nodule

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Related to nodulation: Root nodules

nodule:

see concretionconcretion,
mass or nodule of mineral matter, usually oval or nearly spherical in shape, and occurring in sedimentary rock. It is formed by the accumulation of mineral matter in the pore spaces of the sediment, usually around a fossil or fossil fragment acting as a nucleus.
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nodule

[′näj·ül]
(anatomy)
A small node.
A small aggregation of cells.
(botany)
A bulbous enlargement found on roots of legumes and certain other plants, whose formation is stimulated by symbiotic, nitrogen-fixing bacteria that colonize the roots.
(geology)
A small, hard mass or lump of a mineral or mineral aggregate characterized by a contrasting composition from and a greater hardness than the surrounding sediment or rock matrix in which it is embedded.
(medicine)
A primary skin lesion, seen as a circumscribed solid elevation.

nodule

1. any of the knoblike outgrowths on the roots of clover and many other legumes: contain bacteria involved in nitrogen fixation
2. Anatomy any small node or knoblike protuberance
3. a small rounded lump of rock or mineral substance, esp in a matrix of different rock material
References in periodicals archive ?
Fifty seven per cent of the isolates have induced nodulations in the host plant Lathyrus ochrus.
High genetic diversity in cultivated soils can be due to high demand for nitrogen by the plants, which in turn stimulate nodulation resulting in rhizobia proliferation [45].
R.sullae is characterized by the production of high molecular weight and low molecular weight EPS, the latter having a structure rich in fucose (30%), which increases the nodulation efficiency in the species.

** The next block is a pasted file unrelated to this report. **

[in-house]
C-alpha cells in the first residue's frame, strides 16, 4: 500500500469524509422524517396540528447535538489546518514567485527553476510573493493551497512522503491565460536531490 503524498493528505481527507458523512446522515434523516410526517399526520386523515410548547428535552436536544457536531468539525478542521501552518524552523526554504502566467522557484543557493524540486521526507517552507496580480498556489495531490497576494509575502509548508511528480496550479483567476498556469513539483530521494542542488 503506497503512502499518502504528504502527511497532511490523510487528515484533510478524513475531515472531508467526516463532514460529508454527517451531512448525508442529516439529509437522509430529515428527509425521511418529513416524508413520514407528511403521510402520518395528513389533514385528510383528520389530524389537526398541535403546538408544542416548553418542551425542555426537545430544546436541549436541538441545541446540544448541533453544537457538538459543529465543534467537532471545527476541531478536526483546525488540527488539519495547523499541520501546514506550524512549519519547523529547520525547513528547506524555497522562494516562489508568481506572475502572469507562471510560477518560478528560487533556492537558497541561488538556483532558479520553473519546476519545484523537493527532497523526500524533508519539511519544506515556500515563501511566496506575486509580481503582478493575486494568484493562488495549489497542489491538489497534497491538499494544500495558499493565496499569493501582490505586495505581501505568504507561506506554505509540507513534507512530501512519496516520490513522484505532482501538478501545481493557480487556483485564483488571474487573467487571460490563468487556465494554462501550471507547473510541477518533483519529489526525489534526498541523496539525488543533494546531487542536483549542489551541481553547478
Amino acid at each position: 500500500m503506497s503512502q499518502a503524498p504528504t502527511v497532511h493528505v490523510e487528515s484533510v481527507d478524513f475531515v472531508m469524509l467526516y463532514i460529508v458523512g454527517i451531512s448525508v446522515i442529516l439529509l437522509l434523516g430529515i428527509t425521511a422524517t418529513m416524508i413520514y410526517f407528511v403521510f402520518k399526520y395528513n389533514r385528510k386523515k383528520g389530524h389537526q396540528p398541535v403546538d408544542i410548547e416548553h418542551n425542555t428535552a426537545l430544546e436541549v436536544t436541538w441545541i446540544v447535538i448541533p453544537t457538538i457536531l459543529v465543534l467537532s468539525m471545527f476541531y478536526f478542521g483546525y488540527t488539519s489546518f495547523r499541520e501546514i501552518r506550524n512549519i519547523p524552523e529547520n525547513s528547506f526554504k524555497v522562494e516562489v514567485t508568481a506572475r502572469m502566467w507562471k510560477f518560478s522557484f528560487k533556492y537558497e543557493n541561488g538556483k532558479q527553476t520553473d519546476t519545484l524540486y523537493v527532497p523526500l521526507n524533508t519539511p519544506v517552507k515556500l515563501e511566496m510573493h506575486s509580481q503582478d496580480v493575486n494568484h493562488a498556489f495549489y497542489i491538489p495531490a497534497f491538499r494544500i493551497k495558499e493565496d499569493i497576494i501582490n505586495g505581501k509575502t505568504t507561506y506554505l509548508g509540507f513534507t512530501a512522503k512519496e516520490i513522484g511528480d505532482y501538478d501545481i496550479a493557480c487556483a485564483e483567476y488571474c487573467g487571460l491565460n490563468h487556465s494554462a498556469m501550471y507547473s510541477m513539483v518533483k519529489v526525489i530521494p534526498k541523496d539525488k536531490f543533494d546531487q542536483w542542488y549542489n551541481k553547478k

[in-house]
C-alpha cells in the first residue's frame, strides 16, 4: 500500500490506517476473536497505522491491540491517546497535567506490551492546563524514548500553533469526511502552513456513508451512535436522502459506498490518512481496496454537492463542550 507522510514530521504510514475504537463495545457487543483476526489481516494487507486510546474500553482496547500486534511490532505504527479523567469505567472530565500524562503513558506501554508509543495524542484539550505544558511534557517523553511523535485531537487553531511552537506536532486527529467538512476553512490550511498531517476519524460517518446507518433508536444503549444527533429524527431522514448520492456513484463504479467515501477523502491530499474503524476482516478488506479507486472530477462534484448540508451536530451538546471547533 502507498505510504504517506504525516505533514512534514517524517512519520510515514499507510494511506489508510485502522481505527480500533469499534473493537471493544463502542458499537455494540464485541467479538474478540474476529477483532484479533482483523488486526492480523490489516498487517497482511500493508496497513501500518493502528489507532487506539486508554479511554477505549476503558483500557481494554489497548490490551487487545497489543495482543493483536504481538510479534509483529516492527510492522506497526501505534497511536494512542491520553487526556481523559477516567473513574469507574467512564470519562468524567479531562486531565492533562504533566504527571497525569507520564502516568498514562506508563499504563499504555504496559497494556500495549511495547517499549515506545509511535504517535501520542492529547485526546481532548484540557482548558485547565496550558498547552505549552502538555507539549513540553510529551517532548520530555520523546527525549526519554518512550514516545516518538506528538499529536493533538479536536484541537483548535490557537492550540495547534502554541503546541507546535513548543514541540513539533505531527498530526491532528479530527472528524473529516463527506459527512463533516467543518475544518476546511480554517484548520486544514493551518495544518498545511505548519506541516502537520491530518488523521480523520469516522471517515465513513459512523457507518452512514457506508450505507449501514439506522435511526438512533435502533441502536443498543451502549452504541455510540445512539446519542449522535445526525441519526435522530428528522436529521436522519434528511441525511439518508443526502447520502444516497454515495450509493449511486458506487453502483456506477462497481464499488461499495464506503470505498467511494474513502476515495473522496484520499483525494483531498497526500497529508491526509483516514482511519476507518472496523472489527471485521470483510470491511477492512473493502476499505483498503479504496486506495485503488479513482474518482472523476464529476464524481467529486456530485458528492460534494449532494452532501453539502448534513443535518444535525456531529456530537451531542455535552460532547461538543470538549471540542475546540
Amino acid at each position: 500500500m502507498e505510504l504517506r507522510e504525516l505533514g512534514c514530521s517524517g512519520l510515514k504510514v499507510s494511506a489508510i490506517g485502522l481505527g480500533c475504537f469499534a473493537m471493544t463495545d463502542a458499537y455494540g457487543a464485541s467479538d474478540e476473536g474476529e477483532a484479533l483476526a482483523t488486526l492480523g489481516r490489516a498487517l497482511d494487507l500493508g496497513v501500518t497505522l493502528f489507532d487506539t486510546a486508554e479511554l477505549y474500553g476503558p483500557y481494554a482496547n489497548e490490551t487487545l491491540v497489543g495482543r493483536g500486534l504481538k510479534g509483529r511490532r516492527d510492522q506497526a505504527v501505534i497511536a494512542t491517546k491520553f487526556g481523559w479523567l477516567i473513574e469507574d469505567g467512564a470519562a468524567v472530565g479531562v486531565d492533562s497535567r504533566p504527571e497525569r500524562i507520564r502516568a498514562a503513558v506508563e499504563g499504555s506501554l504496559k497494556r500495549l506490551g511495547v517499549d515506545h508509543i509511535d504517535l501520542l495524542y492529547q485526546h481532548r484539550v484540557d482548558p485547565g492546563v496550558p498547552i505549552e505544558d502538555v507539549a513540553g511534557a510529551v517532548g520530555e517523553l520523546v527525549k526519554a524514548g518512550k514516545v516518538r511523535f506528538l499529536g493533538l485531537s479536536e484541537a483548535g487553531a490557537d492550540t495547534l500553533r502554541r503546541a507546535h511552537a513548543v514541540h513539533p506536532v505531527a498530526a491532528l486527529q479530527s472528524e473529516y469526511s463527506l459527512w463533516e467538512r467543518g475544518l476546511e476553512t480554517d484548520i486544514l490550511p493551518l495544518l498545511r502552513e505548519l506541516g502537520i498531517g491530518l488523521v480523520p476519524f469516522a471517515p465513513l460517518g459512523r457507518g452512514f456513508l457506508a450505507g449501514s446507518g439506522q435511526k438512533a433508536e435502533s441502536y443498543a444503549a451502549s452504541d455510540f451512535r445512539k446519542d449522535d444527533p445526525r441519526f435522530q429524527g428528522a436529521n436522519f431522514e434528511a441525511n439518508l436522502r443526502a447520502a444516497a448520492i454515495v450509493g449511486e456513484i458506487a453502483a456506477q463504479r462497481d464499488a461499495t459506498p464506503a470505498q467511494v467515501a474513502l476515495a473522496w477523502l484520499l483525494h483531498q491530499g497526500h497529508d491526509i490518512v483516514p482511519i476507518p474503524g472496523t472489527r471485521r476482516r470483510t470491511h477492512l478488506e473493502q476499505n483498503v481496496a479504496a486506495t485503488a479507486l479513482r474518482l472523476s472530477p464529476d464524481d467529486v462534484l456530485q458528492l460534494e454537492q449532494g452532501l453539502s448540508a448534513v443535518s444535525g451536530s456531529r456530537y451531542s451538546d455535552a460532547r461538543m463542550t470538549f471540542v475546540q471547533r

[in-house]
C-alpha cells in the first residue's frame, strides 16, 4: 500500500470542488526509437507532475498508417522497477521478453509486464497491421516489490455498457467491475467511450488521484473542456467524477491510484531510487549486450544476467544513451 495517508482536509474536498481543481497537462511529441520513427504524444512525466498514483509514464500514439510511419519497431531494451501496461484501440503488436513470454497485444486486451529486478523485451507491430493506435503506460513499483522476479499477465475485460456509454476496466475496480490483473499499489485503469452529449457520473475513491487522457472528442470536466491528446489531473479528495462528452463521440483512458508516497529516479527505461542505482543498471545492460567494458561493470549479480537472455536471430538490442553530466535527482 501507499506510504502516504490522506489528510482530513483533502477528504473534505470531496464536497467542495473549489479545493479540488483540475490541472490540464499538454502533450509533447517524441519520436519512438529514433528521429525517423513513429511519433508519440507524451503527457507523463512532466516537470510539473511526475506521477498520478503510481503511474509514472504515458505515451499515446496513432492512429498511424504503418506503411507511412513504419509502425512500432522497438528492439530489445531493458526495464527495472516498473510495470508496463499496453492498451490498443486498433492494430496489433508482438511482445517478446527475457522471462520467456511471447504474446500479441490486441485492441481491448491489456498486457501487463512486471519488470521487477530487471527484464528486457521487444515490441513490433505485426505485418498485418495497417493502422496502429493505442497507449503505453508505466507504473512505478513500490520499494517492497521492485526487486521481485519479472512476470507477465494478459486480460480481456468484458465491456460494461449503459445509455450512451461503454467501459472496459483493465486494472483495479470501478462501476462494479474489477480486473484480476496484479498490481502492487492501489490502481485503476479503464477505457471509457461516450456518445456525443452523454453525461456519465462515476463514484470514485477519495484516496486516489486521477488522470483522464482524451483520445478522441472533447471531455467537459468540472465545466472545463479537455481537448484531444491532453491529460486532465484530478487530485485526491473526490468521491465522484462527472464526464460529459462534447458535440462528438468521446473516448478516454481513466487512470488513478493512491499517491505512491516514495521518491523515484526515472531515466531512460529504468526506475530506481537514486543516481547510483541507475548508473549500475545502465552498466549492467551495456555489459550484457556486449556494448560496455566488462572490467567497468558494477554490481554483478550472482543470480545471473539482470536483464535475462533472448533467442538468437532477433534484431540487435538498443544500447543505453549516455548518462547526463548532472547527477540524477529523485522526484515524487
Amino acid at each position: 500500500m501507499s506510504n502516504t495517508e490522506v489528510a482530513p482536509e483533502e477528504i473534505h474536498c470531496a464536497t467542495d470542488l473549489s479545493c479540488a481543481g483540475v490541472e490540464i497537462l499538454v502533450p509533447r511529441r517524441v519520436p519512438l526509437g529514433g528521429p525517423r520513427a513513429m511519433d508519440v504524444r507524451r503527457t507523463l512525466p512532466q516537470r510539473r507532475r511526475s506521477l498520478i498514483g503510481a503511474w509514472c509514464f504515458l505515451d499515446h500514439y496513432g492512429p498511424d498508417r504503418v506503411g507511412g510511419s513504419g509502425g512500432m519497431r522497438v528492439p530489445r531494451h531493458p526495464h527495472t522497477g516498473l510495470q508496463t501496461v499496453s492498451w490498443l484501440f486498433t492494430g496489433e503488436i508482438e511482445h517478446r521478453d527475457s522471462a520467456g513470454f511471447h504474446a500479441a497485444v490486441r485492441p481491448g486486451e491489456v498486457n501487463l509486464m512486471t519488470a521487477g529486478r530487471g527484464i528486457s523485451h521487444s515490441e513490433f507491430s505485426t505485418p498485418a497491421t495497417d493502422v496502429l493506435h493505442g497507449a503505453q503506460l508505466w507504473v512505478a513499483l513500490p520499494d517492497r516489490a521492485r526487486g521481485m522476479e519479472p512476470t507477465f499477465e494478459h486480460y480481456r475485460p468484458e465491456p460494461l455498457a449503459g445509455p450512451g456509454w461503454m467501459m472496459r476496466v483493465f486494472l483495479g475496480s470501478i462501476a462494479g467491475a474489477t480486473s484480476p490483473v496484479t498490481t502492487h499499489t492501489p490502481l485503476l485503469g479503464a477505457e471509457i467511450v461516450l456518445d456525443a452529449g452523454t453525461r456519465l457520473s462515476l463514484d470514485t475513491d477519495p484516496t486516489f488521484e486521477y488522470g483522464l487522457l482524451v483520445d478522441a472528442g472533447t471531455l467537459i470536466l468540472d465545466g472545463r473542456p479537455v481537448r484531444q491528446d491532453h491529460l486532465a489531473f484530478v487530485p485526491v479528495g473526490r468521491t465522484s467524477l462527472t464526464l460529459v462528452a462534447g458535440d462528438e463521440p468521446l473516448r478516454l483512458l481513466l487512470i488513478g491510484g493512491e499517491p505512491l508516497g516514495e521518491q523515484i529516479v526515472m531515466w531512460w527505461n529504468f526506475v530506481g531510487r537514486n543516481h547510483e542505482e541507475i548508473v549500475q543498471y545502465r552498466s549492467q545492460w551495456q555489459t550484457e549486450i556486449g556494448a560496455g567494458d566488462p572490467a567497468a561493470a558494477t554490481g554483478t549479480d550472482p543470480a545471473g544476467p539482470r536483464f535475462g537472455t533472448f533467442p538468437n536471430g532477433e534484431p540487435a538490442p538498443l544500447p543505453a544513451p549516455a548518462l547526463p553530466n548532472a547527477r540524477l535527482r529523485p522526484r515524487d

Some micronutrient preparations are acidic and therefore likely to cause reduced nodulation effectiveness.
Smith, "Bradyrhizobium japonicum mutants allowing improved nodulation and nitrogen fixation of field-grown soybean in a short season area," Journal of Agricultural Science, vol.
The lipochitin oligosaccharides, the specific signaling molecules, initiate the process of host plant nodulation. Nod factors trigger the series of responses of legume plants such as deformation of root hairs, formation of infectious threads (cytoplasmic bridge), and division of cortical cells, leading to nodules formation [3, 4].
Upon reinoculation of the host plant, all the isolates from Kisumu and four from MMUST initiated nodulation (Figure 1) and were hence confirmed as root-nodule bacteria.
Leguminous plants and rhizobia maintain a symbiotic relationship, where the rhizobium cannot bring about nodulation and nitrogen fixation without a supply of photosynthates from the host plants.
(2001) Potential for enhancement of root growth and nodulation of soybean coinoculated with Azospirillum and Bradyrhizobium in laboratory systems.